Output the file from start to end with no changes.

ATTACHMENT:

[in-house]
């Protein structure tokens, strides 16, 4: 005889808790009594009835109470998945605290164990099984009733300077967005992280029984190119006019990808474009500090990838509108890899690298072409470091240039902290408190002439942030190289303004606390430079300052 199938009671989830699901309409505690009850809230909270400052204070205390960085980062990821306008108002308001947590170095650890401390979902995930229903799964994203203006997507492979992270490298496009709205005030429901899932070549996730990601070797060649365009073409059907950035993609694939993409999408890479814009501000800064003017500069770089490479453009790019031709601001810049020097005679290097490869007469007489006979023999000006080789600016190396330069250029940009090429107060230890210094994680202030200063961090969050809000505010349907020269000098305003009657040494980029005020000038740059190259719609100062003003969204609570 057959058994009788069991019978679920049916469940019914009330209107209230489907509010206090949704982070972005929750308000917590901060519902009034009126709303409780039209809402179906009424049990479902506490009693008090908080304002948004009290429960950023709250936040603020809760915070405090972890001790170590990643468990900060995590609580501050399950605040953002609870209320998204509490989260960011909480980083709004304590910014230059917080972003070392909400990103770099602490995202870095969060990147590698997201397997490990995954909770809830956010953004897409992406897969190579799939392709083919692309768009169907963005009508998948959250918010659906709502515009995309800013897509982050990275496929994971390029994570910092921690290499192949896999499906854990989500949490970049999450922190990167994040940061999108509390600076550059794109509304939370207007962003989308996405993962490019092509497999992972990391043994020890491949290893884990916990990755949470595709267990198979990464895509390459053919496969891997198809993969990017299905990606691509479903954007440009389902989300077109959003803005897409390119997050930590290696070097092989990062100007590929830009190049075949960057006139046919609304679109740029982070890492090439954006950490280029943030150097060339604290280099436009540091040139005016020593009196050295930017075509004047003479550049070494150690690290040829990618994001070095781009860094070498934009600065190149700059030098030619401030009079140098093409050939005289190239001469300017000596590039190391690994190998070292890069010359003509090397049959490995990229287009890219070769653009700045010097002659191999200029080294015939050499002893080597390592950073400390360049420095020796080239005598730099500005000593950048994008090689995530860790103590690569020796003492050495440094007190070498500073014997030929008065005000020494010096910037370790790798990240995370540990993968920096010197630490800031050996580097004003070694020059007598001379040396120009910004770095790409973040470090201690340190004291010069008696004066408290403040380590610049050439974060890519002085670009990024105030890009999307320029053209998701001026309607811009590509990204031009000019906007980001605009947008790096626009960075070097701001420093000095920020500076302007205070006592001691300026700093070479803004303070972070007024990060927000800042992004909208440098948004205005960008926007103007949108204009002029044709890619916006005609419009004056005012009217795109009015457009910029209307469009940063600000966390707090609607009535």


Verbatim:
[in-house]
């Protein structure tokens, strides 16, 4: 005889808790009594009835109470998945605290164990099984009733300077967005992280029984190119006019990808474009500090990838509108890899690298072409470091240039902290408190002439942030190289303004606390430079300052 199938009671989830699901309409505690009850809230909270400052204070205390960085980062990821306008108002308001947590170095650890401390979902995930229903799964994203203006997507492979992270490298496009709205005030429901899932070549996730990601070797060649365009073409059907950035993609694939993409999408890479814009501000800064003017500069770089490479453009790019031709601001810049020097005679290097490869007469007489006979023999000006080789600016190396330069250029940009090429107060230890210094994680202030200063961090969050809000505010349907020269000098305003009657040494980029005020000038740059190259719609100062003003969204609570 057959058994009788069991019978679920049916469940019914009330209107209230489907509010206090949704982070972005929750308000917590901060519902009034009126709303409780039209809402179906009424049990479902506490009693008090908080304002948004009290429960950023709250936040603020809760915070405090972890001790170590990643468990900060995590609580501050399950605040953002609870209320998204509490989260960011909480980083709004304590910014230059917080972003070392909400990103770099602490995202870095969060990147590698997201397997490990995954909770809830956010953004897409992406897969190579799939392709083919692309768009169907963005009508998948959250918010659906709502515009995309800013897509982050990275496929994971390029994570910092921690290499192949896999499906854990989500949490970049999450922190990167994040940061999108509390600076550059794109509304939370207007962003989308996405993962490019092509497999992972990391043994020890491949290893884990916990990755949470595709267990198979990464895509390459053919496969891997198809993969990017299905990606691509479903954007440009389902989300077109959003803005897409390119997050930590290696070097092989990062100007590929830009190049075949960057006139046919609304679109740029982070890492090439954006950490280029943030150097060339604290280099436009540091040139005016020593009196050295930017075509004047003479550049070494150690690290040829990618994001070095781009860094070498934009600065190149700059030098030619401030009079140098093409050939005289190239001469300017000596590039190391690994190998070292890069010359003509090397049959490995990229287009890219070769653009700045010097002659191999200029080294015939050499002893080597390592950073400390360049420095020796080239005598730099500005000593950048994008090689995530860790103590690569020796003492050495440094007190070498500073014997030929008065005000020494010096910037370790790798990240995370540990993968920096010197630490800031050996580097004003070694020059007598001379040396120009910004770095790409973040470090201690340190004291010069008696004066408290403040380590610049050439974060890519002085670009990024105030890009999307320029053209998701001026309607811009590509990204031009000019906007980001605009947008790096626009960075070097701001420093000095920020500076302007205070006592001691300026700093070479803004303070972070007024990060927000800042992004909208440098948004205005960008926007103007949108204009002029044709890619916006005609419009004056005012009217795109009015457009910029209307469009940063600000966390707090609607009535």